"My guest today is dying Sally Davies. Who until October last year was the chief medical officer for England the my senior government advisor on health matters? She was the first and only woman to ever hold this raw. She's also a member of the World Health Organization Executive Board and now serves as master of Trinity College at the University. Kind Bridge Sally. Until recent weeks many people would not have thought much about the chief medical officer. Now we find ourselves hanging off their every word and I met a way we are in the world. Can you describe the role of the chief medical officer what it was like to hold that job? Well it was an incredible honor and to bear flagbearer. I think as a woman actually does put more pressure on. You definitely meant that. I was called the Chief. Nanny of the nation which was sexist. But what we have to do is think hard about the public's health and most of the time for me in Britain that was not about the NHL services. It was more about the preventive health health improvement and health protection and so of course lamentin agencies came onto that I was the one that with the backup of scientists had to advise government. When we have the NAVA joke poisonings in two thousand nine ten. I was not there for the first wave of the flu. Pandemic I was actually running research the chest but I was there for the third wave when we had even more deaths and drank back from holidays by ministers for a bowler in West Africa to talk about what needed doing where we responding effectively and to talk to the public. Some people call the roll. The nation's doctor so it's complex because it moves around and I'm a hematologist specialist in sickle. So and then. I became a researcher so I have a broad background but I'm rather pleased that my successor is an infectious disease specialist so he has called the president horrors of covert and he is expert. And can you imagine what the Chief Medical Officer in the U. K? Or INDEED OTHER CHIEF. Medical officers around the world are going through now. Can you give us an insight into what would it be like well? It's very pressured because what you're trying to do is stay on top of the signs on one side. What should we be doing the services on what's going on and the limitations because no one is prepared for something as bad as this and then the crushes which come from ministers because they clearly want sorting out and they want to show they're in control the media which again is pushing and raking over every little thing and the public demands? Put that beside your own desire to get it right and to save lives and it's a very pressured role you refer them to people not saying something like this coming. Did you ever imagine that the world would be where we are today? Well we did a lot of practice. As did you in Australia of pandemic planning but it was always a flu. So that tastes in respiratory born virus and we thought that would standards in good stead. I think it's shown that we didn't practice everything we didn't think through the testing well enough and the other things. We clearly didn't have ready but would anyone have ready. It's a question of how much clamming can you do and we did a lot and we some really good planning song quite proud of what we did but then how fleet of foot can you be when it happens and how anticipate can you be as you watch it develop and what's giving you hope at the moment on one thing that certainly in world war odd claims the scientific and medical communities coming together and focusing on the research and vaccine other things that are going to make a profound difference at all of that. What escaping you spirits up? Well the first thing is of coal some actual nature that we historically have epidemics and pandemics and survival of the fittest as nations and society. We come through. Interestingly here. I am sat in Trinity College and the where the plagues in the mid sixty and hundreds. Which aren't she because we close down as we have done now. Pasta spy but newt of gravity fame is famed for having. Actually it's not quite correct story having discovered gravity during one of the plagues. I think the way people are coming together whether it's about the sun some working together on treatments vaccinations whether it's in the service stories of heroism of nurses doctors on the front line but also the volunteering the support from people in the community for the vulnerable taking medicines. Taking food and everything. So it's how society is coming together and working together whether it's on Sundance or to support others. Isn't that wonderful? The way it's happening and I am loving the means and the little videos and everything on facetime what SAF and zoom I mean are now doing masses of things by zoom. We were cooking supper with our daughter on zoo last night. She was cooking hers in the House. And we were cooking up unfortunately onsumer. You can't lane in enticed they can't particularly better. I'm GonNa take you back now to your ties when you grew up and when you first start to think that you might want to be doctor because I'm sure one of the things that struck people as we've watched the coverage of the pandemic is had. Jane ended idiots most of the experts most of the politicians or their podiums breed. I telling us what's going to happen next all men so as a girl growing up. What made you decide you so I wanna be a doctor. Well actually. I'm an auditory because I didn't know what to do. I got to the age of sixty nine had quite decent exam results. I was better at biology. Had I remember my mother saying you? Good biology you quite like people that you do mince father who was a medic. No one else in the family so I talked to him and it seemed a good idea so I went off to do it and actually after the first couple of years and it's on record I found it quite brutalizing. I think in the way that the doctor's now will find it. The people were. We had Russian health system particularly at that time in the mid seventies where I can remember. Oh young woman. For instance. Not being allowed renal dialysis because there was a choice between patients. And she didn't win. Am I thought this was so unfair? And how many things were handled. I was so brutalized I actually gave up for four years and then giving up discovered I had of the -cation and I think what our young doctors are going through. The moment that was on the front line is very similar. Not Enough ventilators. Who Do you choose seeing? People die in circumstances where you can't hold their hand and their families can't be there I think they're experiencing some of that brutalizing and harrowing things that I saw in the early and mid seventies and I fear many of them will say after it's over. I can't do this. I hope like me I went off. Married diplomat went Madrid as a diplomat's wife. I wasn't the good diplomat's wife but I realized I wanted to do meant and then came back really energize and I hope that if they do give up then come back energized when they've found themselves again. Do you think we'd be a bit better now at supporting the main to help us. And we'RE OBEYING OF AIR FRONTLINE. Doctors Enosis as they go through something like this. Would they be more understanding? About how spirit crushing making. Those choices are literally between. Who lives in dollars? I think we're more understanding but talking to on younger daughter WHO's a first year doctrine. The front line they are so stretched so rushed that the extra services aren't available so it is a question of kindness in a team and supporting the team. I had that too. It wasn't enough for me. I would rather a gentle soul that stage. I don't know I think we're going to have to do an awful lot of catching up later on and when you look back on those days I mean. Brutalizing is a very strong word. Was that really perspective about the system. Did you think that they was agenda? Element and win offered in your life that if I said to yourself. Jay is something different that happens because I'm a woman. Oh the walls gendered element was in medical school. I think thirteen women at the year of one hundred ten. I mean looking back very inappropriate thing so when we did surface anatomy I was made to stand on a stool while they drew on my legs where the muscles were. I mean you know and I thought that was normal at that stage but you wouldn't allow that now getting back to starting on the walls. The word very few women. The nurses were not used to women. Doctors remember the system. I I would saying well. You think I'm here to ally was no. I don't and she said you're here to make mighty and it was actually quite difficult environment and I was definitely Baltimore. The pecking order. But I came from a fairly sparky academic background and my father who was a theologian taught me that. I should ask and challenge. In order to get the right answer I mean at the age of six challenging bishops. How do you know God exists and things so? Perhaps I was better prepared. The many women would be in that. I was prepared to challenge and push back but it wasn't easy. Am I do think it was a agenda sexist environment and can you give us an example of one moment of pushing back of challenging? Do Love the image of you as a sixty road. You know it Sunday lunch challenging bishop but in the context of Medical Education or medical practice. Well I mean just silly things like I remember. I did something on one of my early wall drown. Something consultant said. Miss Davis I said in front of the patient and the whole team. I appreciate you think have got this wrong and I'm really sorry but I know that when you're happy with me you call me Sally when you content you call me. Dr Davis Miss Davis not acceptable. And he said Oh. I didn't realize I did that. Said you into the men interesting. It didn't again. Oh so go to resort. Yes I wouldn't be invited to everything because the boys were going for a beer sitcoms. I can't stand beer and I didn't like pubs because of the smoking them so I didn't mind in one sentence but on the other side. We all know that a lot of medical networking used to take place in the pub over a beer so I was being excluded though I think the funniest was my hematologist professor who I was very fumbled. But he would do this long ward round on one morning of the week and at a certain point he would walk into the gents and continued discussing the patients and my friend and I she she and I would stand outside. Arms crossed thinking. What are they saying about patients? We're looking off. And I got so fed up I took to propping. Open the door with my foot and continuing the conversation with the professor while he was in the Jen's that stopped it..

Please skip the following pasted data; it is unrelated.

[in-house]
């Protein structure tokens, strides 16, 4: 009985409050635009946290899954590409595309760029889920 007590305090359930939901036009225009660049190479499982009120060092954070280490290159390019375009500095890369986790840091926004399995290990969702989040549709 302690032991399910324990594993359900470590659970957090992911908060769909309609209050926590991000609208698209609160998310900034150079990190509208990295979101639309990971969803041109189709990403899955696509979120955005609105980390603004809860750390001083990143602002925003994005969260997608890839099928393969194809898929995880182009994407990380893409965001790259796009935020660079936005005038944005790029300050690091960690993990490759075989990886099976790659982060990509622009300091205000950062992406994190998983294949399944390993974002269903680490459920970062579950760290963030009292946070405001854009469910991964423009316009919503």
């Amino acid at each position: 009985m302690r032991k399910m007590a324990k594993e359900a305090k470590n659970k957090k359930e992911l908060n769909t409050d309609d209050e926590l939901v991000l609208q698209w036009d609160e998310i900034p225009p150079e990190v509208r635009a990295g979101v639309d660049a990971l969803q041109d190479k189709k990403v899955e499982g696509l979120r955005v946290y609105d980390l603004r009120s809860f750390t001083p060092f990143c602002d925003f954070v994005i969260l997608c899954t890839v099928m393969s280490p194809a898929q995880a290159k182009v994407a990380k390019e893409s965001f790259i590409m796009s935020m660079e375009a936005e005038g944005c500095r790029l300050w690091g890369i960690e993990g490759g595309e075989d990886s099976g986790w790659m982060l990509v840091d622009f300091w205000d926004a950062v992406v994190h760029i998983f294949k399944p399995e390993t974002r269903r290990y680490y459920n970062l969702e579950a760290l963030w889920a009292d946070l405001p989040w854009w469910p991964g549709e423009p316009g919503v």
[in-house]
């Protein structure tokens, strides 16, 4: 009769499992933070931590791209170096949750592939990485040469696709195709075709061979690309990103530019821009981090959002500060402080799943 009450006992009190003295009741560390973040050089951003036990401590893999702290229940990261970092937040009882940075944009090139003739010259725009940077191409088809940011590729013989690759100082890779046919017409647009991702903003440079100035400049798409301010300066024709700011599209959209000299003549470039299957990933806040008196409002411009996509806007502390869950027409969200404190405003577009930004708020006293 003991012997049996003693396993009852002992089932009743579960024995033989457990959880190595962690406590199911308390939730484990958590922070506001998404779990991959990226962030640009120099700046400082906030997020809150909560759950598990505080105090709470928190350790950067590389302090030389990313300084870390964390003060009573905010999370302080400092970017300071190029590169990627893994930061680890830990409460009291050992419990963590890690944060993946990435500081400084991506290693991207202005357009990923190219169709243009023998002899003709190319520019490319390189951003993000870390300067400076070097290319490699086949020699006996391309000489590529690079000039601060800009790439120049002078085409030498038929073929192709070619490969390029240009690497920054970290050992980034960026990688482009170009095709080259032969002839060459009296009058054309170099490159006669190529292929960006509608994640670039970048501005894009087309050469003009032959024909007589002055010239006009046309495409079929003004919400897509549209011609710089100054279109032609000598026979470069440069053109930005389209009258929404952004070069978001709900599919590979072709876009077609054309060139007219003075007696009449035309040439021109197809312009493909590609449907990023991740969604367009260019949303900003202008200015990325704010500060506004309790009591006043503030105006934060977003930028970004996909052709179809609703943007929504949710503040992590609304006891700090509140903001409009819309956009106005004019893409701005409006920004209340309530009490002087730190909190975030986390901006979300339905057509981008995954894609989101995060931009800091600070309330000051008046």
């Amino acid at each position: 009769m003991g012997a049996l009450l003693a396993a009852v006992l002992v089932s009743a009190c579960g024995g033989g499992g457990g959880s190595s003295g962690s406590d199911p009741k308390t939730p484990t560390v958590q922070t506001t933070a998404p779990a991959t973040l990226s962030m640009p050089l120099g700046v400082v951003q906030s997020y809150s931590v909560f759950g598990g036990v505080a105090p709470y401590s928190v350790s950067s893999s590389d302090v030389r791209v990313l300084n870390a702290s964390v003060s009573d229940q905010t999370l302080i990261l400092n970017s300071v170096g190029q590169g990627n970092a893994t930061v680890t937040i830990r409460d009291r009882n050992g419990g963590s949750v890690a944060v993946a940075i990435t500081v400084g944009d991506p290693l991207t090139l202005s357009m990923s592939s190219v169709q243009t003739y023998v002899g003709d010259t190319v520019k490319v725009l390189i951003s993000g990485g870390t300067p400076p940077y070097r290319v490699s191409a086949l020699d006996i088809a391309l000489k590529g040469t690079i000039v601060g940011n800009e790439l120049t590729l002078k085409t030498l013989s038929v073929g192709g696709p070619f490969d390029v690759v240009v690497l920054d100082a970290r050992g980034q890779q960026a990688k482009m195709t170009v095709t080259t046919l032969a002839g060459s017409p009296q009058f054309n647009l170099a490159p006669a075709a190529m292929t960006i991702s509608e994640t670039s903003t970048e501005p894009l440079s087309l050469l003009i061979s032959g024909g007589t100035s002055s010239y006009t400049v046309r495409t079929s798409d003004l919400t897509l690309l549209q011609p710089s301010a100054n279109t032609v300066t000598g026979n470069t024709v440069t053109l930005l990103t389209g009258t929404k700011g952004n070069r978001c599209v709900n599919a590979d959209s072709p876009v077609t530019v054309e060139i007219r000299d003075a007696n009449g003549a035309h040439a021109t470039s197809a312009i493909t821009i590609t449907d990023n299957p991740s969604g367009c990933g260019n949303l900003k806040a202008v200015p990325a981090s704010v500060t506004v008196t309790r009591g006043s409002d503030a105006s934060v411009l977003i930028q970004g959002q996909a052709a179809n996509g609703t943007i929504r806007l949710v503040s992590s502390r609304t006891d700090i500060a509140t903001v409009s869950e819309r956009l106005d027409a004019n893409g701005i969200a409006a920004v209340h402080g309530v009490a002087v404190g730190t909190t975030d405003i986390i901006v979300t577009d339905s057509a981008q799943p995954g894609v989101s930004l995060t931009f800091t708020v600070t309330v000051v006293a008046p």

Chief Medical Officer Sally Davies flu Trinity College World Health Organization Exec NHL professor England Dr Davis Miss Davis Britain Australia advisor Miss Davis West Africa researcher Brutalizing Jane president